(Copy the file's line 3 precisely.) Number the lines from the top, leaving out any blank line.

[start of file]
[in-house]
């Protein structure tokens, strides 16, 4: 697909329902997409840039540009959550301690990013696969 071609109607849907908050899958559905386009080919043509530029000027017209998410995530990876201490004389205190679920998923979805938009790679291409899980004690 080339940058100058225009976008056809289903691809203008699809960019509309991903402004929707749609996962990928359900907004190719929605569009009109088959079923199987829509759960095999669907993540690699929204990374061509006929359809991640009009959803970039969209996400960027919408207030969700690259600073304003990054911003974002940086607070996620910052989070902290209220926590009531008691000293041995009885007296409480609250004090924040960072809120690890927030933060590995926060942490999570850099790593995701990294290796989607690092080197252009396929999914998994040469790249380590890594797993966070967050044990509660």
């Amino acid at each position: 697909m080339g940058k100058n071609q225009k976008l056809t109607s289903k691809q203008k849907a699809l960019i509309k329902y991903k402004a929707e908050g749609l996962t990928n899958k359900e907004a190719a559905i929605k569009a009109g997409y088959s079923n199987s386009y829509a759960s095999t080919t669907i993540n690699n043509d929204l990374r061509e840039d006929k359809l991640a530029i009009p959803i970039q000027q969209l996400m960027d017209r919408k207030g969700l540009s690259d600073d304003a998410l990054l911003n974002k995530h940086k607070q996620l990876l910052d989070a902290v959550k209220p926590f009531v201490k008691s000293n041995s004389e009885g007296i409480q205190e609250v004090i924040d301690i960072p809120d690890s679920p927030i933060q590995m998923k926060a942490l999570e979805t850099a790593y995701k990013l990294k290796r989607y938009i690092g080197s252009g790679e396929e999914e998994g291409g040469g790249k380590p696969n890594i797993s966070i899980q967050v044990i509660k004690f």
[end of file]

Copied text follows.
């Amino acid at each position: 697909m080339g940058k100058n071609q225009k976008l056809t109607s289903k691809q203008k849907a699809l960019i509309k329902y991903k402004a929707e908050g749609l996962t990928n899958k359900e907004a190719a559905i929605k569009a009109g997409y088959s079923n199987s386009y829509a759960s095999t080919t669907i993540n690699n043509d929204l990374r061509e840039d006929k359809l991640a530029i009009p959803i970039q000027q969209l996400m960027d017209r919408k207030g969700l540009s690259d600073d304003a998410l990054l911003n974002k995530h940086k607070q996620l990876l910052d989070a902290v959550k209220p926590f009531v201490k008691s000293n041995s004389e009885g007296i409480q205190e609250v004090i924040d301690i960072p809120d690890s679920p927030i933060q590995m998923k926060a942490l999570e979805t850099a790593y995701k990013l990294k290796r989607y938009i690092g080197s252009g790679e396929e999914e998994g291409g040469g790249k380590p696969n890594i797993s966070i899980q967050v044990i509660k004690f």